Q&A with Geoff: My wife’s childhood issues cause her to mistrust meOct 13, 2021
My wife does not feel safe around me.
If I get angry when engaged in activities such as working on the car, fixing things around the house or dealing with technology, it triggers her. I have never gotten angry with her directly in 24 years of marriage (her words).
She was abused as a child by her brothers, and when they got angry, they found her and took it out on her. So my getting angry about anything triggers a physiological response in her which she has no control over. I can’t be perfect in my behavior, but I try my best to not get frustrated or angry.
It seems we are both walking on eggshells: me worried I will trigger her, and her worried she will be triggered.
I’m sorry to hear you’re both walking on eggshells as you try to figure out how to keep your emotional balance with each other. It’s got to be exhausting to live in an emotional minefield with constant worry that some unguarded word will send your marriage into a downward spiral. Let’s talk about some ways you can help improve this relational paralysis.
Childhood trauma can hold a marriage hostage without the proper support and treatment. I highly recommend you do everything you can to encourage your wife to get qualified help for the abuse she experienced in her home. Trauma survivors often feel broken as they react in ways they don’t desire or even understand.
Their suffering is often layered with emotions such as confusion, fear, guilt, self-blame, mistrust, anxiety and depression. Trauma is treatable and doesn’t have to be a life sentence. There are excellent treatment protocols such as EMDR, ART, Somatic Experiencing, and Lifespan Integration (to name a few).
It’s a delicate conversation, as she will likely feel more blamed and broken as you encourage her to get healing. Make sure you talk about trauma as something that unfairly happened to her instead of something she’s doing wrong. You can let her know you don’t blame her for the sensitivity and fear she’s experiencing.
You’re essentially externalizing the trauma as the problem instead of communicating that she’s the problem. Remove any barriers to her getting help. This includes financial, time and emotional support. Offer to attend with her to let her know you want to learn how to heal together.
Of course, continue doing everything you can to understand your own blind spots and how to reduce your own outbursts. This is good practice for living in a family. You want to be as emotionally healthy as possible, regardless of your wife’s triggers. In the meantime, recognize that her getting triggered doesn’t have to mean you lose connection with each other.
How do you respond to her when she becomes triggered? Do you become upset at her response? If not, does she respond well to you if you show empathy and compassion for the way these surprises impact her? While you obviously can’t predict or control her responses to you, the way you respond can extend understanding and comfort.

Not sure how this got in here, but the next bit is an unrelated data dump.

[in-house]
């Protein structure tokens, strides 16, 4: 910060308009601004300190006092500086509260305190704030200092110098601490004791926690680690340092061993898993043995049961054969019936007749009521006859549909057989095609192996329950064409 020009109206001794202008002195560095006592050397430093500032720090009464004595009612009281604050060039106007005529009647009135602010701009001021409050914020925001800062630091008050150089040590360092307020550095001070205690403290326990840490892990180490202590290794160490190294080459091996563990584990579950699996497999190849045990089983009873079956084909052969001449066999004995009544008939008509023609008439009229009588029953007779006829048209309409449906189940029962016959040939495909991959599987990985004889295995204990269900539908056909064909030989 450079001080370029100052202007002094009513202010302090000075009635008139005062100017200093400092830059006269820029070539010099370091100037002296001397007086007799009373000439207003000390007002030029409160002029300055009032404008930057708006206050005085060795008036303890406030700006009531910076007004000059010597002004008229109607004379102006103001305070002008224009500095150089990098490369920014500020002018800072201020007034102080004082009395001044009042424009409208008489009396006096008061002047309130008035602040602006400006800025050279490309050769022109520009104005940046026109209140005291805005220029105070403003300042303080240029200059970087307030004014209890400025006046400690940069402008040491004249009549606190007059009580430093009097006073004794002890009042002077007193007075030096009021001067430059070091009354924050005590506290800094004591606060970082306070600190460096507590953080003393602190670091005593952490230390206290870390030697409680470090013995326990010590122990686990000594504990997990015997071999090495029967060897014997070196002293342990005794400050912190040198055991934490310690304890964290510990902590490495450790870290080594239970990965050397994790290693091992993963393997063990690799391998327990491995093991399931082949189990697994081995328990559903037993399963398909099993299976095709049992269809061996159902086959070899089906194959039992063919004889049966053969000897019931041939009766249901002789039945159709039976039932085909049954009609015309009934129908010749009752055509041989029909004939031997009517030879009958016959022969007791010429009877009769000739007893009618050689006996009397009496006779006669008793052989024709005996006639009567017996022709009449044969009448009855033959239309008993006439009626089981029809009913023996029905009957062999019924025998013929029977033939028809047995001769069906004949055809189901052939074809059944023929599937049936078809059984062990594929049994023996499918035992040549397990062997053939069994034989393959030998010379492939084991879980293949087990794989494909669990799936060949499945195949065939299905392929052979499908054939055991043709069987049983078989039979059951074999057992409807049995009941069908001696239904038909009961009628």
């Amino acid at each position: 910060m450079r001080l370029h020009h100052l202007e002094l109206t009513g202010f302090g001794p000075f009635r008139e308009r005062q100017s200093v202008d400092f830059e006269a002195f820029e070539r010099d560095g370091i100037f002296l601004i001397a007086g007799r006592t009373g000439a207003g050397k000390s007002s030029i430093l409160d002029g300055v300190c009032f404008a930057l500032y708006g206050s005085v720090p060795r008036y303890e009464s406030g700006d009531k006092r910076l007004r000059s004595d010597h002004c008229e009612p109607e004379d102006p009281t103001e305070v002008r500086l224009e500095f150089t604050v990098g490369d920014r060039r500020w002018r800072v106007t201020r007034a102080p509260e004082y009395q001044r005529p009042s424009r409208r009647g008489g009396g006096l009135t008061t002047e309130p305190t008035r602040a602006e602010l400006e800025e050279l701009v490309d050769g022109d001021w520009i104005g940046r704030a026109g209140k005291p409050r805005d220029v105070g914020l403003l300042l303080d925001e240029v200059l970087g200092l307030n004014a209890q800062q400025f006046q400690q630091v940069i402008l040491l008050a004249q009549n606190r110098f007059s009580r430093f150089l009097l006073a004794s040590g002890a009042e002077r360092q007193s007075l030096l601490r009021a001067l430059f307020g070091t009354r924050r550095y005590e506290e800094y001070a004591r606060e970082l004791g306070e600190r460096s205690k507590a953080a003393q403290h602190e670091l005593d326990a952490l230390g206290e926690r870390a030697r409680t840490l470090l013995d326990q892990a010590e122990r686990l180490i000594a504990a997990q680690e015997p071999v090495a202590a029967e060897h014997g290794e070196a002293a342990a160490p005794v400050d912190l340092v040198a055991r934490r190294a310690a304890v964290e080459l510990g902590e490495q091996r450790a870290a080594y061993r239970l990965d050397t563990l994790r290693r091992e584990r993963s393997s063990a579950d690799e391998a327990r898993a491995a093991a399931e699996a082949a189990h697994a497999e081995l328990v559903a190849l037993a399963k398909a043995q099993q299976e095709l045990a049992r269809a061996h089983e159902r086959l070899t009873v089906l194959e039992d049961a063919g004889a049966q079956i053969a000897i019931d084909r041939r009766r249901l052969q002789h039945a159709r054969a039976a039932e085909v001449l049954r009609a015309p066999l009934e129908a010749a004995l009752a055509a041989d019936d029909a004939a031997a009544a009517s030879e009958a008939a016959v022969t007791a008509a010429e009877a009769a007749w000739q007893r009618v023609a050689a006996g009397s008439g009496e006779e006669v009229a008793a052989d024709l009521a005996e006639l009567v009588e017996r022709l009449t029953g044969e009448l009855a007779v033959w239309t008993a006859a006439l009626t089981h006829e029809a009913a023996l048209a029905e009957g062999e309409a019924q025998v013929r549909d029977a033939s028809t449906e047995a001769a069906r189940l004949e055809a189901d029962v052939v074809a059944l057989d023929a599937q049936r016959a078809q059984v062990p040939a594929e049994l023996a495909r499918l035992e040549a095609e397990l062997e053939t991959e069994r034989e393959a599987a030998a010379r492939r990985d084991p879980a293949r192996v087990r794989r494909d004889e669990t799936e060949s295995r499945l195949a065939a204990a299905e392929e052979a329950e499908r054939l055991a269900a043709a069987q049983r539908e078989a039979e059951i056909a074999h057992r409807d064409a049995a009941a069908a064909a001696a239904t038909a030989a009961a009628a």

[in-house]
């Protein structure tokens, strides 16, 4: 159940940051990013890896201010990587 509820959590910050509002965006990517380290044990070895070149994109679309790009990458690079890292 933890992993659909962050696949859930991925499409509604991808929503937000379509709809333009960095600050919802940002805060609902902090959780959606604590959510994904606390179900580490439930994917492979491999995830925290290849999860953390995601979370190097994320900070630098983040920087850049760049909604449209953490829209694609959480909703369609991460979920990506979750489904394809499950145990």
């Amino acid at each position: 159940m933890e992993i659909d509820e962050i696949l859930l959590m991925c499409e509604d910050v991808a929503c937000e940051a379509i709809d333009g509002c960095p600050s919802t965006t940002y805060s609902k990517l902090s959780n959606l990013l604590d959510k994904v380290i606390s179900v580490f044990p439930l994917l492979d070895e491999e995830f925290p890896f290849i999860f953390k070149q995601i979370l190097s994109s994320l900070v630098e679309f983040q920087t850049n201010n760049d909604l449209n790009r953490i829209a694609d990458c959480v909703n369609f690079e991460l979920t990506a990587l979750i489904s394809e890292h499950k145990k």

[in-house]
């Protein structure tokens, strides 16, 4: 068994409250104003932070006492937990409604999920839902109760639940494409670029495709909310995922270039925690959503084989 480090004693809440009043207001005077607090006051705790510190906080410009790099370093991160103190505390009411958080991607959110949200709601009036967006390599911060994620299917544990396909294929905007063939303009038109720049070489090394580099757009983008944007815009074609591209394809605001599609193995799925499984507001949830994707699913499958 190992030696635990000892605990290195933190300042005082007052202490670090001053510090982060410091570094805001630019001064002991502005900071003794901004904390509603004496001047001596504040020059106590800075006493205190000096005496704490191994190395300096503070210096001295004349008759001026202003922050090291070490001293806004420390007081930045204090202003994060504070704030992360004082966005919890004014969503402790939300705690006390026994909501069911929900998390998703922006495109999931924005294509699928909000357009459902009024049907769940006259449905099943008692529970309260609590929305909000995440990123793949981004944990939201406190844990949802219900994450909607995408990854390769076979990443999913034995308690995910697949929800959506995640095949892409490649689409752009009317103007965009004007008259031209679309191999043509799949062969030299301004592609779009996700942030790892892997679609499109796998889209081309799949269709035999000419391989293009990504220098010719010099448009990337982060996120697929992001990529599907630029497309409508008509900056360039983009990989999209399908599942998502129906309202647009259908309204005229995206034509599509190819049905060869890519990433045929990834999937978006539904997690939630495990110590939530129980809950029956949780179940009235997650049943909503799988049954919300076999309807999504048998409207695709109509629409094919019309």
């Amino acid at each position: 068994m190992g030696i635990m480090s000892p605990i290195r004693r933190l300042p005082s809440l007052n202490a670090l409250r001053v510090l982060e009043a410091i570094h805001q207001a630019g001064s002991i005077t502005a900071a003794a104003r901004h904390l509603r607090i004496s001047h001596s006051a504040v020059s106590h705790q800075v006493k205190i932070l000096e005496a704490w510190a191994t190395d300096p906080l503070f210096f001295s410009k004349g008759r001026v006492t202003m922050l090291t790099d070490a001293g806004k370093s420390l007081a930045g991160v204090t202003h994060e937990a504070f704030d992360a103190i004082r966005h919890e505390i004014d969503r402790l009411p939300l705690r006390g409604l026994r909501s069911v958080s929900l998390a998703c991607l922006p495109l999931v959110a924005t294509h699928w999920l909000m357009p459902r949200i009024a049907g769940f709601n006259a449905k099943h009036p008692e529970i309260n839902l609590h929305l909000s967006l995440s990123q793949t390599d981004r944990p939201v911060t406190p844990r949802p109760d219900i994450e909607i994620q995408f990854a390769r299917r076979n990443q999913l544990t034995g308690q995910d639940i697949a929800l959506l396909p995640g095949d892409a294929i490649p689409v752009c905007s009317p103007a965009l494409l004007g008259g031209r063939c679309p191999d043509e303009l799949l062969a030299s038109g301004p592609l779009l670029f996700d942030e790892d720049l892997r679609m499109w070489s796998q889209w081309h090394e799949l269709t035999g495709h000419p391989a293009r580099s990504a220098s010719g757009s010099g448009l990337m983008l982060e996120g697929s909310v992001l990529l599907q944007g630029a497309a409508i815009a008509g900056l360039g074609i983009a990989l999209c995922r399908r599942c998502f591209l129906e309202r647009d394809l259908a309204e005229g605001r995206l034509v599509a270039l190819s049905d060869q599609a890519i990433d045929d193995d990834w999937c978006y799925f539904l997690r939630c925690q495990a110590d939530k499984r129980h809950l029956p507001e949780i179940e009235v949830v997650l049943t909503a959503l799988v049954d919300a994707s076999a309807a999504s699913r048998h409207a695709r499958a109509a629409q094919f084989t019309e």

Couples who successfully stay connected in the presence of childhood trauma triggers unite against the trauma. They see the trauma as the problem, not each other. Ask her if you can work together to stay close in the face of these trauma triggers. Perhaps she can see that your efforts to reach to her in compassion and patience are a signal that you’re not a threat to her.
Perhaps she can have enough corrective experiences with you as you continue to invite her closer when she expects you to avoid her or push her away.
I recognize that you could be the safest and most careful man on the planet and your wife could still feel threatened by you. This is simply the tragic nature of unhealed childhood trauma. It breaks my heart to see so many earnest people pass through life believing they are broken beyond repair. I hope your wife can find healing and discover that she doesn’t have to live guarded and untrusting.
If she doesn’t respond to your invitation to join her in working through her childhood trauma, make sure you continue to take care of yourself emotionally. Build solid relationships with other men and family members who can remind you of your strengths. Find ways to make meaningful contributions in your family and community.
It’s easy to become isolated and disconnected from the truth about yourself and what you have to offer if your wife’s only response to you is suspicion and mistrust.
Sadly, this can create a new cycle of abuse that can erode your confidence.
Twenty-four years of love and support says a lot about your commitment to your wife. I hear your exasperation and confusion about what to do. I wish I could tell you when and if this will resolve. Just remember that one of the main purposes of true love is to be there for our partner, especially when they’re struggling.
As long as you’re not getting broken down or diminished as a human, you can be a tremendous source of emotional balance and strength for her as you patiently support her through this.
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